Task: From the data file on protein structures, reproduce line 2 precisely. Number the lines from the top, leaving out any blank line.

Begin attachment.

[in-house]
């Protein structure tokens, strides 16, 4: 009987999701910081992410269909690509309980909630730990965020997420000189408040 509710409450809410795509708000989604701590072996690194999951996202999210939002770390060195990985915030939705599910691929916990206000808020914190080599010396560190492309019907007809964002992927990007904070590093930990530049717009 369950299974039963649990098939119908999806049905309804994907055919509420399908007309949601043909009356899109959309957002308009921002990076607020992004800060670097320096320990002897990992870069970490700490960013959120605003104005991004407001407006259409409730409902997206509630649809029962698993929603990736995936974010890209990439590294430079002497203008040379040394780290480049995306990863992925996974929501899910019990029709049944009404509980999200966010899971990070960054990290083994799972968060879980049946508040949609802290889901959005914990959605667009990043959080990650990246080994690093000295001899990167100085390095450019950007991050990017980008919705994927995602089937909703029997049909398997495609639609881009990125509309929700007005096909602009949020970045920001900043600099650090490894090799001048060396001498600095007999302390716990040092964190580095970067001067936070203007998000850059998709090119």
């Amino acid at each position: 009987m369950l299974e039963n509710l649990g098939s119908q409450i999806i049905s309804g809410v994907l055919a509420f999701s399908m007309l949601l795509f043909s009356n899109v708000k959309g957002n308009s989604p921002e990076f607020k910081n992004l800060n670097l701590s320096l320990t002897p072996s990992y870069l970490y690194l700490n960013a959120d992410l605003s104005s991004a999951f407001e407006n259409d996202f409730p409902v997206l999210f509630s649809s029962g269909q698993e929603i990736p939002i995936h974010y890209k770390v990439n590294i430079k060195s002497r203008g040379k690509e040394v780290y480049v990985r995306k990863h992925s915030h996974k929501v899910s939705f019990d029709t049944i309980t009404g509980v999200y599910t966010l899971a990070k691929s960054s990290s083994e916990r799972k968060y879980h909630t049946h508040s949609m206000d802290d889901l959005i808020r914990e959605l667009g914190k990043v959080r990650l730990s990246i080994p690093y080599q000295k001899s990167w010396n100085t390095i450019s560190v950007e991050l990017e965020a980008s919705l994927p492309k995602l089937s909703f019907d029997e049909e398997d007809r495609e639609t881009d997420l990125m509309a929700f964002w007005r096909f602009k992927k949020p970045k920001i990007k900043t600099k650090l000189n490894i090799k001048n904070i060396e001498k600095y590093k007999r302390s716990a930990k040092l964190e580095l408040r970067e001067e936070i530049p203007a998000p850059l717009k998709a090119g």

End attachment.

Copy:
């Protein structure tokens, strides 16, 4: 009987999701910081992410269909690509309980909630730990965020997420000189408040 509710409450809410795509708000989604701590072996690194999951996202999210939002770390060195990985915030939705599910691929916990206000808020914190080599010396560190492309019907007809964002992927990007904070590093930990530049717009 369950299974039963649990098939119908999806049905309804994907055919509420399908007309949601043909009356899109959309957002308009921002990076607020992004800060670097320096320990002897990992870069970490700490960013959120605003104005991004407001407006259409409730409902997206509630649809029962698993929603990736995936974010890209990439590294430079002497203008040379040394780290480049995306990863992925996974929501899910019990029709049944009404509980999200966010899971990070960054990290083994799972968060879980049946508040949609802290889901959005914990959605667009990043959080990650990246080994690093000295001899990167100085390095450019950007991050990017980008919705994927995602089937909703029997049909398997495609639609881009990125509309929700007005096909602009949020970045920001900043600099650090490894090799001048060396001498600095007999302390716990040092964190580095970067001067936070203007998000850059998709090119």